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Department of Earth Sciences

Aerial photo of Lake Ohrid Macedonia; image credit Shutterstock Ljupco Dzambazovski

The humble blue mussel is fighting to protect itself from environmental change and increased predation by building itself a thicker shell. The unexpected phenomenon, tracked by researchers through generations of museum specimens, shows that climate change can have complex localized impacts that cannot be predicted by global experimental models.

The blue mussel Mytilis spp. is a foundation species. It creates unique habitats that support hundreds of organisms along exposed rocky shorelines, as well as being a key economic resource for the aquaculture industry. And yet the blue – or common – mussel familiar to dinner plates and rockpools is widely thought to be threatened by climate change.

“There is no doubt that mussels are at risk of ocean warming and acidification – but we have also found that it depends where these changes are happening. Local human activities and environmental change can overlap with warming, resulting in unpredicted changes to communities of species” said Dr Luca Telesca, lead-author of the new study in Global Change Biology, who conducted the research whilst a PhD student in the Department of Earth Sciences and British Antarctic Survey.

Predictions of how the species will fair under climate change are mostly based on a combination of global climate change models and laboratory experiments simulating the ocean acidification caused by the uptake of anthropogenic CO2 emissions.

“We’ve shown that museum collections like the one we studied, which spans more than a century, are also important for understanding how ecosystems respond to climate change at a community level” said co-author Professor Liz Harper, from the Department of Earth Sciences.

Telesca studied 268 specimens, which had been collected regularly from a 15-km long section of the Belgian coastline between 1904 and 2016.

Museum samples of mussels from Belgium, stored in trays and jars.

Each of these museum specimens contains encoded information about the environmental and ecological conditions whilst the mussel was living. Image credit: Luca Telesca.

“The results were surprising” said Telesca, “we saw an increase in shell production and thickness over the last 100 years, contradicting global predictions for mussels. It was even more unexpected when we found that environmental change wasn’t entirely responsible”.  

“From previous research on mussels we know that, for a 1oC rise in temperature, shell thickness should increase by roughly 2-3%. But what we observed over the last century, when temperatures increased by up to 3oC, was actually a 57% increase in thickness” said Telesca.

So what else was causing shell thickness to increase? It turns out surface temperatures were affecting mussels – just in a more indirect way.

Warming, coupled with nutrient-rich runoff from intensive farming, has led to the local success of decapods – crustaceans like crabs – over the last three decades. Seagull numbers in the North Sea have also soared dramatically.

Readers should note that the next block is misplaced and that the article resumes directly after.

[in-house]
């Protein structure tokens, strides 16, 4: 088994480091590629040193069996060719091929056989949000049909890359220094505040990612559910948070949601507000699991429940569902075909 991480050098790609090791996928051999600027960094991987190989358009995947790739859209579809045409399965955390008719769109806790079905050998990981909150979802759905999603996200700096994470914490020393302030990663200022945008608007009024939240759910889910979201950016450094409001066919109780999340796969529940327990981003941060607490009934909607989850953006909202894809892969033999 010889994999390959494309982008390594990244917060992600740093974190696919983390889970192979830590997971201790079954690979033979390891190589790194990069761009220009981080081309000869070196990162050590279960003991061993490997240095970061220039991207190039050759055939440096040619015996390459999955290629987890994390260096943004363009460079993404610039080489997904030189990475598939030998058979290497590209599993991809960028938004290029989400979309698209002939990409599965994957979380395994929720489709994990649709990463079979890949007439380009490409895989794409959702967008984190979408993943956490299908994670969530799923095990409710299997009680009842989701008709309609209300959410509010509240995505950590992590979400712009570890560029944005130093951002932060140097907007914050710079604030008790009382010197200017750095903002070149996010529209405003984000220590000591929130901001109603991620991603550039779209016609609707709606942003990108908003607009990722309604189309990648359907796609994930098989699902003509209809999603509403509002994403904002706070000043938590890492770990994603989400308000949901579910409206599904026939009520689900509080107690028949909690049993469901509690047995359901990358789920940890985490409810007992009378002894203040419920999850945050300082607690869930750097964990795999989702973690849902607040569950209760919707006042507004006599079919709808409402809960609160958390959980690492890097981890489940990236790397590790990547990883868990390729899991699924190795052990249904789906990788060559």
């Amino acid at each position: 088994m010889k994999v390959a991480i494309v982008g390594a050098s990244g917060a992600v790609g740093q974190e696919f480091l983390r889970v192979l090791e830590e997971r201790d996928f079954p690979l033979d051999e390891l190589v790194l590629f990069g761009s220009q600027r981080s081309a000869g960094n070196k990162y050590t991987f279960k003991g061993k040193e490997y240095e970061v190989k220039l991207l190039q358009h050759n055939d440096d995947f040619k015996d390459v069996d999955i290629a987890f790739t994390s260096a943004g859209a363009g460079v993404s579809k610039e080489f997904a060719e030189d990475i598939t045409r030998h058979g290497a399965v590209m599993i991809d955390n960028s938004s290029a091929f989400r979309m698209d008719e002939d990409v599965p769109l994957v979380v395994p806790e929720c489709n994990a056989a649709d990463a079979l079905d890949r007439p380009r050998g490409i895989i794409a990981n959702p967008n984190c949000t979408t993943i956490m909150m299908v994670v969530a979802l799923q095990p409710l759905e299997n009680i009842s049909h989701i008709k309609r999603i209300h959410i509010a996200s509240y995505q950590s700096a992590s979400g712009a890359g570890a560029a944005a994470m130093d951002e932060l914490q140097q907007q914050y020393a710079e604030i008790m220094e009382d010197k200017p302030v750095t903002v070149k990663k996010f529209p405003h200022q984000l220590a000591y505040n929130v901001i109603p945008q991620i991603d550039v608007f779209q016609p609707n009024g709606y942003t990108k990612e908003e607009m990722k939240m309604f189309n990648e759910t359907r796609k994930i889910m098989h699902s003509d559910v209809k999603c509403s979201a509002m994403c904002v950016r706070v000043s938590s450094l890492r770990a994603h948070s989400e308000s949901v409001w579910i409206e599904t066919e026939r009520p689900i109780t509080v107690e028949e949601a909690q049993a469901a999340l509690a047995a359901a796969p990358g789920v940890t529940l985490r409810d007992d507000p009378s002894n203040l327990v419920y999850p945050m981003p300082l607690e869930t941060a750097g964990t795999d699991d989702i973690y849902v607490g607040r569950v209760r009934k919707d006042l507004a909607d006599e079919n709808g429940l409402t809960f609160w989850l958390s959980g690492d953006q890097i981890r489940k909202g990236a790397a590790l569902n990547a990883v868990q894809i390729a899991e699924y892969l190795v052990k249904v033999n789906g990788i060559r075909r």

“It’s a common problem now, particularly in the North Sea, that seagulls are switching from scavengers to predators. Warming and urbanization mean there are more seagulls, but because of overfishing and reduced bycatch they have to grab easily-accessible food like mussels” said Telesca.

Museum samples of mussels from Belgium, stored in trays and jars.

Interactions between blue mussels beds with primary producers (phytoplankton), and primary (decapods larvae), secondary (decapods, dog whelks) and tertiary consumers (seagulls) along the Belgian coast; and the direct and indirect effects of external climatic and human impacts on the blue mussel network (re-drawn from Telesca et al. 2020).

“What we are seeing is the mussels are clearly compensating for this shift in the number and type of predators – they are building thicker shells as protection” said Telesca.

Both decapods and seagulls prise open mussel shells mechanically, and some seagulls even use tools or drop them from a height and get access to the flesh.

Dog whelks, a natural predator of the blue mussel, became locally extinct in the 1970s with the use of Tributyltin - a pesticide painted onto ships hulls. In contrast, whelks use a chemical reaction to bore down into the shells of their prey.

The team were also able to discount the impact of other environmental factors on shell growth, including ocean acidity – which, in contrast to global trends, has been stable along the Belgian coast over the last few decades.

Although the team observed a local increase in primary productivity, recent work on mussels from different latitudes shows that food supply only increases shell thickness in juveniles and not the adults involved in the study.

“Our work highlights the importance of archival data in anticipating emergent impacts of climate change, its only with long term data that we can really start to understand how communities are responding to environmental change” said Harper.

Telesca, L., et al. 2020. A century of coping with environmental and ecological changes via compensatory biomineralization in mussels. Global Change Biology. DOI: 10.1111/gcb.15417